So I was bopping around on Frothers and stumbled upon Under The Mountain, a blog that is new to me. Lots of resources and info, including a massive list of mini companies/manufacturers. I noticed a category at the top of the nav bar entitled "Gesso" - it sounded familiar, but I couldn't quite place it, so of course I had to click on it and see what it was all about.

You may already know what I now know, but as it turns out, Gesso is a surface prep compound used by artists (the kind of artists who paint on canvas, that is to say). The article in question details Gesso as a brush-on primer for miniatures. There was quite a bit of info to digest, but it is a good read, complete with pictures. You can practically glop on the stuff straight out of the bottle and about two hours later, it has shrunk and dried, with nary a detail lost in the process! It sounds promising, so the only thing left to do is actually give it a try myself and see what happens.

Anyone out there use Gesso as your default primer? I'd be interested in what others have to say about it.

Monday, June 11, 2012

Sculptor Interview: Nicolas Genovese

In the world of miniatures, the names of the sculptors are often talked about amongst collectors with the same fervor and emotion one also hears when sports fans are talking about their favorite players. Names like Tom Loback, Duke Seifried, Tom Meier, Julie Guthrie, Sandra Garrity, Ray Lamb, Bob Olley, Dennis Mize and many, many others are commonly associated with The Golden Age of Miniatures. Sometimes all it takes is a quick look and you instantly know whose hands were behind the creation of a given miniature.

Back then (at least for me), the creation of a miniature was one of the Great Mysteries in Life, right up there along with junior high school math and talking to girls. How did that pack of Heritage Bugbears on the Dungeon Dwellers rack at USS Enterprise in the Totem Lake Upper Mall come to be? I guess some mad alchemist or deranged toymaker coaxed them out of a large lump of lead perhaps, and then cloned them?

These days, one need only to arm themselves with one of the thousands of how-to clips on YouTube and some Greenstuff, and a miniature sculptor is born! But seriously, I was interested in picking the brain of a contemporary paid sculptor. I wanted to know what their background was, how they went about their work, things of that nature. I wanted some answers that would satisfy my curiosity about the sculpting of miniatures in today's market.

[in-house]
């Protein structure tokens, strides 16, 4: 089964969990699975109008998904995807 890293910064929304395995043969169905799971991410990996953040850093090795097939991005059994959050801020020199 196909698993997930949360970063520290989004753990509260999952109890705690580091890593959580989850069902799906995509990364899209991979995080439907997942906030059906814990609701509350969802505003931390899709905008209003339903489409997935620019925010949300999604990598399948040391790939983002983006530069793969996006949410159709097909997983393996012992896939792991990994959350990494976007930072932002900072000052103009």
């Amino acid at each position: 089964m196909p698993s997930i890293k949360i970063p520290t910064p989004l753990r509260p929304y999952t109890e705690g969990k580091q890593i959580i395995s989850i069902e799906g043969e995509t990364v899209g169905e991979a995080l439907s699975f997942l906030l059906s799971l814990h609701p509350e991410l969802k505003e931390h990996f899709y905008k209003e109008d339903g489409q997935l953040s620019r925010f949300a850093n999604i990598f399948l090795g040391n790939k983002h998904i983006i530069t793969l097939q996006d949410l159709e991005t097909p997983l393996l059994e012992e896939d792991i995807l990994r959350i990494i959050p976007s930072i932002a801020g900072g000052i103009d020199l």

So I turned to a sculptor whose work I have come to admire, in particular his line of giants for Center Stage Miniatures. Nicolas Genovese has also sculpted for Reaper, Otherworld, and several other companies as well. Nick was kind enough to answer my questions, so without further ado, here they are!

TLD: How did you decide to sculpt miniatures? Are you a tabletop and/or RPG gamer who decided to make minis, or was it more like you are an artist/sculptor who decided it would be fun to make gaming minis?

NG: The way I got into sculpting miniatures is actually by chance and timing. My older brothers have played miniature specifically Warhammer for many years, I have not. One night I was at my oldest brother Federico's house. He had "green stuff" putty on the kitchen table and he was sculpting something. I noticed so I sat beside him and joined in on the fun. I browsed through the 3E monster manual and began to create an Eyewing type miniature later called the Optic Flyer that was sold on our Blood Moon Miniatures website for a short time. We decided to start our own range from the second we started sculpting and began to add to the Blood Moon website our own range of fantasy miniatures heavily intended for the HeroQuest fans out there. That site has been redesigned and slowly we are creeping towards reopening with new updated ranges if we ever get free time away from freelancing. I have played Warhammer maybe a handful of times in my 25 years. I never really clung to it or any other tabletop games. Sculpting however was addicting from the first piece I made. I have always been a fantasy/comic book guy growing up and sculpting allows me to present my innermost ideas in reality. It paid my way through college, and looks to be steadily growing into some kind of career. I studied Computer Science and graduated in 2011 with a Bachelors degree but I am sticking with sculpting to see where it takes me at the current time.

TLD: Do you collect miniatures yourself? If so, what do you collect?

NG: I do not collect miniatures anymore. I had a few spells when I was young where I would spend all of my money on Ral Partha miniatures at a local gaming shop called Green House Games. My favorites where the dark denizens trio. The octopus man the dragon snail and the demon bear pumpkin dude. I always liked monsters, in miniatures, in movies, in comics, I always rooted for the villains. When I was young I thought they were the coolest.

TLD: If you were transported back in time to the late 1970s and early 1980s, which company would you like to have sculpted for? Ral Partha, Grenadier, Heritage, or someone else?

NG: Grenadier hands down. They had the best variety of figures not just by character type but by sculpt, a lot of the monsters were full of character and skewed here and there to make their features show. I prefer slightly caricatured miniatures as I feel they are more original and are more presentable than perfect anatomical ones. Don't get me wrong anatomy as far as arm leg torso and head length is important no matter what but what you do to them to create something unique is where I find the most interest.

TLD: Are there any artists or art styles (any genre, any medium, but NOT directly related to miniatures) that you consider an influence on your work?